Dantor rhythmically rushed forward to the fire and flew over it in a flutter of fabric and frenzy. The mambo and houngan gave their humble respects showing the offerings made to the god. Dantor looked down upon the tobacco, sweet potatoes, and the karabel cloth shawl and seethed through bared teeth. The mambo stepped forward with a double edge blade outstretched on both hands. Dantor snatched it zealously and quickly approached the squealing black pig. Her eyes were red under tightly clenched lids and tears of blood streamed down her face.
“Vengeance comes in my wake. Vengeance comes in silence.” Dantor said through a tense voice. The mambo laid a calabash bowl under the pig’s neck. Dantor’s blade silenced the pig and the blood streamed into a gathering pool. Pointing to the blood with her blade, Dantor purred, “Give me your silence and I will give you mine.”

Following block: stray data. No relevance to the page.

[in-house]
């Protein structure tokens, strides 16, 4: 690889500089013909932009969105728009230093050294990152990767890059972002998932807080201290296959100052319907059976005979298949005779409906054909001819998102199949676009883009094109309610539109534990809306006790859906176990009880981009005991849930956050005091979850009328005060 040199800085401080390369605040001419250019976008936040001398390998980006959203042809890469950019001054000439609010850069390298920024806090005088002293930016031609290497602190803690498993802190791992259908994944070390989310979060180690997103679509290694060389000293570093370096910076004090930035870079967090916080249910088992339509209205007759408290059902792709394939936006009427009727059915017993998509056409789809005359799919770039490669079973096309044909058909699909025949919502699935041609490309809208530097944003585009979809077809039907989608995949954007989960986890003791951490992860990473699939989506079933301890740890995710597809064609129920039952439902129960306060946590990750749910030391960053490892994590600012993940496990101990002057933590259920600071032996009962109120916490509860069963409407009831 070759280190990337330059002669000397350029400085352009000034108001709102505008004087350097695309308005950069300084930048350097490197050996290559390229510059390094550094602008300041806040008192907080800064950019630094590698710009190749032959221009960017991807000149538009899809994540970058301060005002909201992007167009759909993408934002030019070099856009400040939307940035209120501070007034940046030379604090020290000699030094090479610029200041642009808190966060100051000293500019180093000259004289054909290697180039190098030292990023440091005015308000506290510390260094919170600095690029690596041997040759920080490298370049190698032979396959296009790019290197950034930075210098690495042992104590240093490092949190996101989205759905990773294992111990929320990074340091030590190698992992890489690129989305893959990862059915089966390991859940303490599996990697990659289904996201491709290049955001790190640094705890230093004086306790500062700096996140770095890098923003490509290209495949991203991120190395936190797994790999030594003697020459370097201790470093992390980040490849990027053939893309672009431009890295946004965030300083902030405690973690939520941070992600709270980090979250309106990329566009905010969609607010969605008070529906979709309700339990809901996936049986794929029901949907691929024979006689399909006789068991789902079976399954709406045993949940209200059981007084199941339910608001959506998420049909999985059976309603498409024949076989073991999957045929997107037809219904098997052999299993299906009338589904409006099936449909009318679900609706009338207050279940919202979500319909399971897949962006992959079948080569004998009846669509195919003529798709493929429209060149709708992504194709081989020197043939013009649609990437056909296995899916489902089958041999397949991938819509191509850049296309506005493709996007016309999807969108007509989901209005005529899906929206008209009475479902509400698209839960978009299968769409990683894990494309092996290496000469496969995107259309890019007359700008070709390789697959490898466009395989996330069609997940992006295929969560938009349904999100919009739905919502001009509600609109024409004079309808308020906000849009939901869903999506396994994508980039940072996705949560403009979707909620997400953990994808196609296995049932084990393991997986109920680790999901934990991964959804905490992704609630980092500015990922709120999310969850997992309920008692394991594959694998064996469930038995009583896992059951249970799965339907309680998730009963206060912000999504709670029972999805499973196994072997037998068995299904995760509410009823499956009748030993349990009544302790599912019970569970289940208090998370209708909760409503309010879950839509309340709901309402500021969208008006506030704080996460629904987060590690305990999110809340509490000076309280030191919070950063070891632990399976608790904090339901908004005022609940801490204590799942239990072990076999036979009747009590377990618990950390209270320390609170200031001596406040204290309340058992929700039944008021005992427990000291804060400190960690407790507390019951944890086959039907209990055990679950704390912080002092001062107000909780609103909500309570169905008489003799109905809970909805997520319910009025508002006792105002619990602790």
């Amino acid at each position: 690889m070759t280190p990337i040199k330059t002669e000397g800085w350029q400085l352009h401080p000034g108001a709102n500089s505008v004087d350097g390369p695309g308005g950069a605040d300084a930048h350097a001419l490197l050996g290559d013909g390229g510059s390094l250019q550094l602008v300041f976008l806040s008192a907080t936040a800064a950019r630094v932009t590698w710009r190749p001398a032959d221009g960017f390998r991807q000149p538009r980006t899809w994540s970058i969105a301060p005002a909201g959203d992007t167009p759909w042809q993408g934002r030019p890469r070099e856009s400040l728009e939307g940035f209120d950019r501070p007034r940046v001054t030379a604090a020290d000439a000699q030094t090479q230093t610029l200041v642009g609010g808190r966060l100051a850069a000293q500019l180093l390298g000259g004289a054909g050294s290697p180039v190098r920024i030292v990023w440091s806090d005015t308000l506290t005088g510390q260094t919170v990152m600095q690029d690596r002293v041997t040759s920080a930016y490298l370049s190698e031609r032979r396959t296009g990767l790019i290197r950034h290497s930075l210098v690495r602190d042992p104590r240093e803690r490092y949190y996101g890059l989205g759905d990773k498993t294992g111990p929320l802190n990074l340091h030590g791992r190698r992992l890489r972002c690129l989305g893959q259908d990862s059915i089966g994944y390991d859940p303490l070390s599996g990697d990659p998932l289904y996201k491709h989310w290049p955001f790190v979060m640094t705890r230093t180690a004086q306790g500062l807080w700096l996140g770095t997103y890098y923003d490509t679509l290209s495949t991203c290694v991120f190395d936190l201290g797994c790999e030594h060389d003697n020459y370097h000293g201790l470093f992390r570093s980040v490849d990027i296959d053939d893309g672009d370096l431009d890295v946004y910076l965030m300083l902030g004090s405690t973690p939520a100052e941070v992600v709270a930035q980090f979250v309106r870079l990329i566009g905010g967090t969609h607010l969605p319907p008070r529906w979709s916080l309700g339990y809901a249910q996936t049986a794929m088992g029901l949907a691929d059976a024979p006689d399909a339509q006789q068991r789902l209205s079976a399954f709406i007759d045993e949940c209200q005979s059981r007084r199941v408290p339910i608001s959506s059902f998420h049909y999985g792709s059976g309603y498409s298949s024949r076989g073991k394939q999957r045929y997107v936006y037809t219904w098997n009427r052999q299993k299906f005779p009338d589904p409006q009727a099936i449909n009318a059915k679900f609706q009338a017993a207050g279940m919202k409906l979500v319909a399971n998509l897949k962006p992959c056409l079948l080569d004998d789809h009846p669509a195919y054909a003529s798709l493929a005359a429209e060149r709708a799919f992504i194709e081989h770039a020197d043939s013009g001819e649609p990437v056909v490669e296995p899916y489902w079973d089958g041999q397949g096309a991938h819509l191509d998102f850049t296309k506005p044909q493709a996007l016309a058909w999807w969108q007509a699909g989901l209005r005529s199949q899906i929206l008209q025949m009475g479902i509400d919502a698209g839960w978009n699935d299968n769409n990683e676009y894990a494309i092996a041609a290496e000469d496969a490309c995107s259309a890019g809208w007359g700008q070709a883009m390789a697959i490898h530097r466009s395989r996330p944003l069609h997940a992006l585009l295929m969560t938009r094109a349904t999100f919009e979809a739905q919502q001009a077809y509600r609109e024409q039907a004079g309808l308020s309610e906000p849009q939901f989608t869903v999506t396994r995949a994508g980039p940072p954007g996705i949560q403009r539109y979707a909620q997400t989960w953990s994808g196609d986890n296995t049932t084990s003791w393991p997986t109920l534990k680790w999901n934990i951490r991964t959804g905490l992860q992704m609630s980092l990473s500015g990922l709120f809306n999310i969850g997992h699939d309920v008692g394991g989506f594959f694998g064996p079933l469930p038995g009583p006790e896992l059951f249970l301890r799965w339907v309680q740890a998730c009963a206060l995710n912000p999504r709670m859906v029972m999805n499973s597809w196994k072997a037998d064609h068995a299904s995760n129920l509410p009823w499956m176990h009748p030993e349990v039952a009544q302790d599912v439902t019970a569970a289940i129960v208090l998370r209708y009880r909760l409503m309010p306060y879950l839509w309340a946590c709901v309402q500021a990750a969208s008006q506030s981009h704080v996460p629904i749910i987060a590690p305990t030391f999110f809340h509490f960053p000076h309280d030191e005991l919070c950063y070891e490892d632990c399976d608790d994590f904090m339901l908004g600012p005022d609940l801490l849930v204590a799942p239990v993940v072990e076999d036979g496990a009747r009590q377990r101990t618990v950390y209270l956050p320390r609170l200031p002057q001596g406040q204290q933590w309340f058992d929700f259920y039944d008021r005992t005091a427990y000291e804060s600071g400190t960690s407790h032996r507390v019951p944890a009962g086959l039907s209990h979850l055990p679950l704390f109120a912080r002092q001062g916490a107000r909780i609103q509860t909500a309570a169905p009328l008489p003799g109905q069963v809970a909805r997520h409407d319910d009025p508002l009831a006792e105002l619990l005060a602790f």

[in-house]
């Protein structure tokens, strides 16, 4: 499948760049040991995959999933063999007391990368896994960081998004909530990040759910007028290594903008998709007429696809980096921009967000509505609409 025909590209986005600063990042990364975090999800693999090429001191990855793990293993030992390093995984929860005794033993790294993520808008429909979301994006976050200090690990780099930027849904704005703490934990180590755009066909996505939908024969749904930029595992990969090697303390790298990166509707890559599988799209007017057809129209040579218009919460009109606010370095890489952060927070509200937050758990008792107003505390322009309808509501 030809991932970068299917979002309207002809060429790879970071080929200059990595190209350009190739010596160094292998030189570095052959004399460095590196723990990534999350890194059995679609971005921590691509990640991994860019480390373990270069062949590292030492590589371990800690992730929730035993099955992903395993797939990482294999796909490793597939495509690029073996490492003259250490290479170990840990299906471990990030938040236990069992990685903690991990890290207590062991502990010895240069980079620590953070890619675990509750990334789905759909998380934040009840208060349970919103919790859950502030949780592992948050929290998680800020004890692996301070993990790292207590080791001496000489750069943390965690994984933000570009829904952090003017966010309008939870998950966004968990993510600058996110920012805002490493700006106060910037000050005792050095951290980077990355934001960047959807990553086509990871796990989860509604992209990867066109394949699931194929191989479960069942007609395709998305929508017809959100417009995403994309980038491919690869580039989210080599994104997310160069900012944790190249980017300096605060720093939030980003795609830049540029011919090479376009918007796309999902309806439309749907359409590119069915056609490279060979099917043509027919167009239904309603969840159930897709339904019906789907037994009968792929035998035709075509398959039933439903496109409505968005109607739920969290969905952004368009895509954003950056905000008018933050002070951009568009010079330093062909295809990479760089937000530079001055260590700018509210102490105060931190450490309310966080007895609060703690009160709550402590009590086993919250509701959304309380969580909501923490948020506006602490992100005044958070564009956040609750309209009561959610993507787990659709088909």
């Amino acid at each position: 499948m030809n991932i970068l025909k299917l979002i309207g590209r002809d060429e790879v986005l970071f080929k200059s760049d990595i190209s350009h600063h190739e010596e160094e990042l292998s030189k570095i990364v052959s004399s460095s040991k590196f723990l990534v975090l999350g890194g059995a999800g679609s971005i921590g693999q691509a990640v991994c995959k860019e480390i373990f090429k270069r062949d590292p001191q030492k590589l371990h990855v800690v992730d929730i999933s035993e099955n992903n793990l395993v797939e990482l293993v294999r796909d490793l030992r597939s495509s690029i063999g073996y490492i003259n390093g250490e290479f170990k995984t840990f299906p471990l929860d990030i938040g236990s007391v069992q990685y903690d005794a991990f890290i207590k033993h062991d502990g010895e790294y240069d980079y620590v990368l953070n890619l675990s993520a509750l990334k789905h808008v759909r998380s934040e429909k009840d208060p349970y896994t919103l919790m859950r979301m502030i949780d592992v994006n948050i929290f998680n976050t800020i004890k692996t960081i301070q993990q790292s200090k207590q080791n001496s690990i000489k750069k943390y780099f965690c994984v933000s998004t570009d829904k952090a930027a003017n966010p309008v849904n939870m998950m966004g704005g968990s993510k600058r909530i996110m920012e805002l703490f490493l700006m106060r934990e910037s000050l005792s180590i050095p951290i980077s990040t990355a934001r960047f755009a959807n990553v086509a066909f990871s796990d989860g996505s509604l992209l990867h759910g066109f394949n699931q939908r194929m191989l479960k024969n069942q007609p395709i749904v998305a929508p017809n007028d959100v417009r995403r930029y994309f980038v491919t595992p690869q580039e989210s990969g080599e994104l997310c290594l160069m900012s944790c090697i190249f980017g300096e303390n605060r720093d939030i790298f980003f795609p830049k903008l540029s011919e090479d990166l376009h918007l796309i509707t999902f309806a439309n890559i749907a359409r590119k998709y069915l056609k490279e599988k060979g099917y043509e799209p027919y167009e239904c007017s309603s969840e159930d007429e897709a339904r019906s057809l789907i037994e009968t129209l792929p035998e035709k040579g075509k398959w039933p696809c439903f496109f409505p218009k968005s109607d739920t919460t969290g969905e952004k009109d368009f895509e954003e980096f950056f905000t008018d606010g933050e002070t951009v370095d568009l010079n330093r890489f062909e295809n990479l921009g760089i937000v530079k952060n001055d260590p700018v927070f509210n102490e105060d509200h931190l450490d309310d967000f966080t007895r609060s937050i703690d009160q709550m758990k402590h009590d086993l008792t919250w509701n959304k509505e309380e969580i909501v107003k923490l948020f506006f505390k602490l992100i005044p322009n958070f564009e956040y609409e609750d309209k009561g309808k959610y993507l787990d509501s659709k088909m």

The mambo passed the blood from person to person. It was my turn to drink, my decision to make, my promise to give. We were going to war and we would speak of it to no one not even each other until our tyrants were dead and our freedom was made. I felt the blood cooling in the bowl and gazed at Gwinny, remembering her on her knees before the blood of Christ in that gilded chalice; the way the priest smacked her cheek when she didn’t raise her lips to meet the gold; the way that she helplessly took in what was forced on her knowing it wasn’t her first time or her last. I opened wide my eyes and fervently took in my pact to freedom, my promise to silence. We all had.